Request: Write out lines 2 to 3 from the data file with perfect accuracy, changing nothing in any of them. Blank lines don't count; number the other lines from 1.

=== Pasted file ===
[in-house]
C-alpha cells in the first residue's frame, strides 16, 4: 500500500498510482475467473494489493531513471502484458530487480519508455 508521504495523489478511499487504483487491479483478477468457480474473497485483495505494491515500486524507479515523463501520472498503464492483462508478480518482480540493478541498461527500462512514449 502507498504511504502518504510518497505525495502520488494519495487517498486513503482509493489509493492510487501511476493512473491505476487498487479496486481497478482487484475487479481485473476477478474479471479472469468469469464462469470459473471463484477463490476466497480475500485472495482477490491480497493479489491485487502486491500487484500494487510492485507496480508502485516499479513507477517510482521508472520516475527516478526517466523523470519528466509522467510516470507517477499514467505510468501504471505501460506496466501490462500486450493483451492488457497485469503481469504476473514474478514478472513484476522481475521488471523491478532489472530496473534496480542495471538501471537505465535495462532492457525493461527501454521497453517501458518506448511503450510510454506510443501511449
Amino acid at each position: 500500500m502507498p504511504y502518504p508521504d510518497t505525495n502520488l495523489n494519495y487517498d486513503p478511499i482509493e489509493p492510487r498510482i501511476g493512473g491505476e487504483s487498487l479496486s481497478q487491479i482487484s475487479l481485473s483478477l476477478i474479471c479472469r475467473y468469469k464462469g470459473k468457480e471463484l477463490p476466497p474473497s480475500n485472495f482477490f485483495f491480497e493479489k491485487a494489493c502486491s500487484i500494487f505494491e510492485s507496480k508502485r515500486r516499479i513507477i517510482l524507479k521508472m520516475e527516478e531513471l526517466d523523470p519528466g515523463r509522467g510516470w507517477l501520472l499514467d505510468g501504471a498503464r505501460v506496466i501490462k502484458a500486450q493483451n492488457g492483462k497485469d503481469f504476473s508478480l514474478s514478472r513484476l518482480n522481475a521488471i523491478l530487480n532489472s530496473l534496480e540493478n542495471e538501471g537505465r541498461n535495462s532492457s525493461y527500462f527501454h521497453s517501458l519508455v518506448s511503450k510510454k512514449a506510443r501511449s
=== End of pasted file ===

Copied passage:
C-alpha cells in the first residue's frame, strides 16, 4: 500500500498510482475467473494489493531513471502484458530487480519508455 508521504495523489478511499487504483487491479483478477468457480474473497485483495505494491515500486524507479515523463501520472498503464492483462508478480518482480540493478541498461527500462512514449 502507498504511504502518504510518497505525495502520488494519495487517498486513503482509493489509493492510487501511476493512473491505476487498487479496486481497478482487484475487479481485473476477478474479471479472469468469469464462469470459473471463484477463490476466497480475500485472495482477490491480497493479489491485487502486491500487484500494487510492485507496480508502485516499479513507477517510482521508472520516475527516478526517466523523470519528466509522467510516470507517477499514467505510468501504471505501460506496466501490462500486450493483451492488457497485469503481469504476473514474478514478472513484476522481475521488471523491478532489472530496473534496480542495471538501471537505465535495462532492457525493461527501454521497453517501458518506448511503450510510454506510443501511449
Amino acid at each position: 500500500m502507498p504511504y502518504p508521504d510518497t505525495n502520488l495523489n494519495y487517498d486513503p478511499i482509493e489509493p492510487r498510482i501511476g493512473g491505476e487504483s487498487l479496486s481497478q487491479i482487484s475487479l481485473s483478477l476477478i474479471c479472469r475467473y468469469k464462469g470459473k468457480e471463484l477463490p476466497p474473497s480475500n485472495f482477490f485483495f491480497e493479489k491485487a494489493c502486491s500487484i500494487f505494491e510492485s507496480k508502485r515500486r516499479i513507477i517510482l524507479k521508472m520516475e527516478e531513471l526517466d523523470p519528466g515523463r509522467g510516470w507517477l501520472l499514467d505510468g501504471a498503464r505501460v506496466i501490462k502484458a500486450q493483451n492488457g492483462k497485469d503481469f504476473s508478480l514474478s514478472r513484476l518482480n522481475a521488471i523491478l530487480n532489472s530496473l534496480e540493478n542495471e538501471g537505465r541498461n535495462s532492457s525493461y527500462f527501454h521497453s517501458l519508455v518506448s511503450k510510454k512514449a506510443r501511449s